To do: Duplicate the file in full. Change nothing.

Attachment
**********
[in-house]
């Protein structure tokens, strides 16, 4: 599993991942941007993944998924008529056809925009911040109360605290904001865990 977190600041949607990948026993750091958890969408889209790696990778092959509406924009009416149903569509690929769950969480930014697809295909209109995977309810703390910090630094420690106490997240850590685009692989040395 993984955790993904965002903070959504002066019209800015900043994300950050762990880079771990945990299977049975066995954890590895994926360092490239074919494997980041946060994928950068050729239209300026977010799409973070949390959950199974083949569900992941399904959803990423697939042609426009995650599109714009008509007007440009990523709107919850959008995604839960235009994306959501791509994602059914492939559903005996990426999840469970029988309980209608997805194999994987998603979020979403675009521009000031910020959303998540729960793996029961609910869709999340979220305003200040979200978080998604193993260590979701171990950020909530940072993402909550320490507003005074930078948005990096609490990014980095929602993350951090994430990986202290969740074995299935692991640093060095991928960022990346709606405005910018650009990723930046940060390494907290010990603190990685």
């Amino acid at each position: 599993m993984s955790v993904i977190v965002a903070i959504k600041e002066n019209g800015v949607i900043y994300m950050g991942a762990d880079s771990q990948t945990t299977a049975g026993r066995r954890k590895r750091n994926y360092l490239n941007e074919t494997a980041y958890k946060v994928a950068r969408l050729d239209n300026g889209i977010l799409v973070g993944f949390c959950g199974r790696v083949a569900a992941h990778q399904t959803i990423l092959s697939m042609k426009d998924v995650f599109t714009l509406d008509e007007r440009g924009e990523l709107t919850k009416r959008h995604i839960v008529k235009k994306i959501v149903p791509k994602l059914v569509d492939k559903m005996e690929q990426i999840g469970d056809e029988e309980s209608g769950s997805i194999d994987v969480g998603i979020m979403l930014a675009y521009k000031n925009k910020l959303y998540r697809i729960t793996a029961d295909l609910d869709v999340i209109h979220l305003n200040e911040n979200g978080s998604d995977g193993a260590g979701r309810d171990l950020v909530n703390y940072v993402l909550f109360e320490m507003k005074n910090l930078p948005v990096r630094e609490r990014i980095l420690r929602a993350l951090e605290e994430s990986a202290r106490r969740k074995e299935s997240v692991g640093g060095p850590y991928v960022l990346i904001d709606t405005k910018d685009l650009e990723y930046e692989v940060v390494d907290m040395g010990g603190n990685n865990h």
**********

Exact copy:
[in-house]
């Protein structure tokens, strides 16, 4: 599993991942941007993944998924008529056809925009911040109360605290904001865990 977190600041949607990948026993750091958890969408889209790696990778092959509406924009009416149903569509690929769950969480930014697809295909209109995977309810703390910090630094420690106490997240850590685009692989040395 993984955790993904965002903070959504002066019209800015900043994300950050762990880079771990945990299977049975066995954890590895994926360092490239074919494997980041946060994928950068050729239209300026977010799409973070949390959950199974083949569900992941399904959803990423697939042609426009995650599109714009008509007007440009990523709107919850959008995604839960235009994306959501791509994602059914492939559903005996990426999840469970029988309980209608997805194999994987998603979020979403675009521009000031910020959303998540729960793996029961609910869709999340979220305003200040979200978080998604193993260590979701171990950020909530940072993402909550320490507003005074930078948005990096609490990014980095929602993350951090994430990986202290969740074995299935692991640093060095991928960022990346709606405005910018650009990723930046940060390494907290010990603190990685």
């Amino acid at each position: 599993m993984s955790v993904i977190v965002a903070i959504k600041e002066n019209g800015v949607i900043y994300m950050g991942a762990d880079s771990q990948t945990t299977a049975g026993r066995r954890k590895r750091n994926y360092l490239n941007e074919t494997a980041y958890k946060v994928a950068r969408l050729d239209n300026g889209i977010l799409v973070g993944f949390c959950g199974r790696v083949a569900a992941h990778q399904t959803i990423l092959s697939m042609k426009d998924v995650f599109t714009l509406d008509e007007r440009g924009e990523l709107t919850k009416r959008h995604i839960v008529k235009k994306i959501v149903p791509k994602l059914v569509d492939k559903m005996e690929q990426i999840g469970d056809e029988e309980s209608g769950s997805i194999d994987v969480g998603i979020m979403l930014a675009y521009k000031n925009k910020l959303y998540r697809i729960t793996a029961d295909l609910d869709v999340i209109h979220l305003n200040e911040n979200g978080s998604d995977g193993a260590g979701r309810d171990l950020v909530n703390y940072v993402l909550f109360e320490m507003k005074n910090l930078p948005v990096r630094e609490r990014i980095l420690r929602a993350l951090e605290e994430s990986a202290r106490r969740k074995e299935s997240v692991g640093g060095p850590y991928v960022l990346i904001d709606t405005k910018d685009l650009e990723y930046e692989v940060v390494d907290m040395g010990g603190n990685n865990h």